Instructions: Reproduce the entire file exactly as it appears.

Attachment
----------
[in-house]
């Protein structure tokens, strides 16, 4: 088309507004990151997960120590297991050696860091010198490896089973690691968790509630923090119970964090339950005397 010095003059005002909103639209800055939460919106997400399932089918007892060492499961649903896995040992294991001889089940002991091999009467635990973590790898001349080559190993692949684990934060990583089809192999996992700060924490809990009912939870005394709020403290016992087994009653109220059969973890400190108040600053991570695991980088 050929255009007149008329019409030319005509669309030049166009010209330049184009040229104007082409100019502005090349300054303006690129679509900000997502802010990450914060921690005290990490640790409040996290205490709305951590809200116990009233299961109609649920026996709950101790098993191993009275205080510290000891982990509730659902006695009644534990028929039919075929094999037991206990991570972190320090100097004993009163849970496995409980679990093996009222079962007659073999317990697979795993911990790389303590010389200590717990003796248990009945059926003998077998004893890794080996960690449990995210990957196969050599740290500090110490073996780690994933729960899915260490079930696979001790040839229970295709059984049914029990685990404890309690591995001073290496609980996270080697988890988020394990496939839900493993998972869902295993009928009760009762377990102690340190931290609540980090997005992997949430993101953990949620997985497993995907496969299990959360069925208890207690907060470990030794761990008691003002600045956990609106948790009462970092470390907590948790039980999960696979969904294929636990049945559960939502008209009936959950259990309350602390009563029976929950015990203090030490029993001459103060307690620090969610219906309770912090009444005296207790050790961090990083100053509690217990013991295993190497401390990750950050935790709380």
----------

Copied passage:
[in-house]
């Protein structure tokens, strides 16, 4: 088309507004990151997960120590297991050696860091010198490896089973690691968790509630923090119970964090339950005397 010095003059005002909103639209800055939460919106997400399932089918007892060492499961649903896995040992294991001889089940002991091999009467635990973590790898001349080559190993692949684990934060990583089809192999996992700060924490809990009912939870005394709020403290016992087994009653109220059969973890400190108040600053991570695991980088 050929255009007149008329019409030319005509669309030049166009010209330049184009040229104007082409100019502005090349300054303006690129679509900000997502802010990450914060921690005290990490640790409040996290205490709305951590809200116990009233299961109609649920026996709950101790098993191993009275205080510290000891982990509730659902006695009644534990028929039919075929094999037991206990991570972190320090100097004993009163849970496995409980679990093996009222079962007659073999317990697979795993911990790389303590010389200590717990003796248990009945059926003998077998004893890794080996960690449990995210990957196969050599740290500090110490073996780690994933729960899915260490079930696979001790040839229970295709059984049914029990685990404890309690591995001073290496609980996270080697988890988020394990496939839900493993998972869902295993009928009760009762377990102690340190931290609540980090997005992997949430993101953990949620997985497993995907496969299990959360069925208890207690907060470990030794761990008691003002600045956990609106948790009462970092470390907590948790039980999960696979969904294929636990049945559960939502008209009936959950259990309350602390009563029976929950015990203090030490029993001459103060307690620090969610219906309770912090009444005296207790050790961090990083100053509690217990013991295993190497401390990750950050935790709380």